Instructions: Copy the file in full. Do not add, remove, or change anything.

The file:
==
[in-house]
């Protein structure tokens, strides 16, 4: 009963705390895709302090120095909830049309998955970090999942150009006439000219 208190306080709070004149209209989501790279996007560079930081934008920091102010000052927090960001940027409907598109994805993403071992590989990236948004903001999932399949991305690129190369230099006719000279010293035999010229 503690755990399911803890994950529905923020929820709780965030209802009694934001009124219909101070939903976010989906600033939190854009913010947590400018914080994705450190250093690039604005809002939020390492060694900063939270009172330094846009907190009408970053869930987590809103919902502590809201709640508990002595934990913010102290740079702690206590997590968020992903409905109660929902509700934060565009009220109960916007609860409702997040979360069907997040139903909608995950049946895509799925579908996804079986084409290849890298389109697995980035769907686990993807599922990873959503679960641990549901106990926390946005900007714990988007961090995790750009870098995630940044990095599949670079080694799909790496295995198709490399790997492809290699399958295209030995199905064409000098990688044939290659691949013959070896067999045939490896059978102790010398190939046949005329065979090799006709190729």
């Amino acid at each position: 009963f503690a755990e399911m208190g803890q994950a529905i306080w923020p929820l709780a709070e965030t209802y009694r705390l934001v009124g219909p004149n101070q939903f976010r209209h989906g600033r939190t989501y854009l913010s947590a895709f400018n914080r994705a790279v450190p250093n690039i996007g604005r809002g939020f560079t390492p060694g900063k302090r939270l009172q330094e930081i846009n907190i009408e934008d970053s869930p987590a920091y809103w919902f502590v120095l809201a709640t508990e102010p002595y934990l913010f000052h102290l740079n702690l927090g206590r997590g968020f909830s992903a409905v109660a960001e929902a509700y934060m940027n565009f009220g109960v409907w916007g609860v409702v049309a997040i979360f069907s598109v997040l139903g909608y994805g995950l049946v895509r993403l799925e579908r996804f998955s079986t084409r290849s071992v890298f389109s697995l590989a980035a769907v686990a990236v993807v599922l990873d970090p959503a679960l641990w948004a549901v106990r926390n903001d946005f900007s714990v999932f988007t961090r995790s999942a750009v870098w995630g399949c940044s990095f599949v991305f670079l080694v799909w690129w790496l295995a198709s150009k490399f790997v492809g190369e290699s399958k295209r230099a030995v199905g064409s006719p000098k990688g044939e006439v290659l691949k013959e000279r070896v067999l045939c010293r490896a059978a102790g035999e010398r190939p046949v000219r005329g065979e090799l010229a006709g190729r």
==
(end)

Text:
[in-house]
């Protein structure tokens, strides 16, 4: 009963705390895709302090120095909830049309998955970090999942150009006439000219 208190306080709070004149209209989501790279996007560079930081934008920091102010000052927090960001940027409907598109994805993403071992590989990236948004903001999932399949991305690129190369230099006719000279010293035999010229 503690755990399911803890994950529905923020929820709780965030209802009694934001009124219909101070939903976010989906600033939190854009913010947590400018914080994705450190250093690039604005809002939020390492060694900063939270009172330094846009907190009408970053869930987590809103919902502590809201709640508990002595934990913010102290740079702690206590997590968020992903409905109660929902509700934060565009009220109960916007609860409702997040979360069907997040139903909608995950049946895509799925579908996804079986084409290849890298389109697995980035769907686990993807599922990873959503679960641990549901106990926390946005900007714990988007961090995790750009870098995630940044990095599949670079080694799909790496295995198709490399790997492809290699399958295209030995199905064409000098990688044939290659691949013959070896067999045939490896059978102790010398190939046949005329065979090799006709190729």
């Amino acid at each position: 009963f503690a755990e399911m208190g803890q994950a529905i306080w923020p929820l709780a709070e965030t209802y009694r705390l934001v009124g219909p004149n101070q939903f976010r209209h989906g600033r939190t989501y854009l913010s947590a895709f400018n914080r994705a790279v450190p250093n690039i996007g604005r809002g939020f560079t390492p060694g900063k302090r939270l009172q330094e930081i846009n907190i009408e934008d970053s869930p987590a920091y809103w919902f502590v120095l809201a709640t508990e102010p002595y934990l913010f000052h102290l740079n702690l927090g206590r997590g968020f909830s992903a409905v109660a960001e929902a509700y934060m940027n565009f009220g109960v409907w916007g609860v409702v049309a997040i979360f069907s598109v997040l139903g909608y994805g995950l049946v895509r993403l799925e579908r996804f998955s079986t084409r290849s071992v890298f389109s697995l590989a980035a769907v686990a990236v993807v599922l990873d970090p959503a679960l641990w948004a549901v106990r926390n903001d946005f900007s714990v999932f988007t961090r995790s999942a750009v870098w995630g399949c940044s990095f599949v991305f670079l080694v799909w690129w790496l295995a198709s150009k490399f790997v492809g190369e290699s399958k295209r230099a030995v199905g064409s006719p000098k990688g044939e006439v290659l691949k013959e000279r070896v067999l045939c010293r490896a059978a102790g035999e010398r190939p046949v000219r005329g065979e090799l010229a006709g190729r």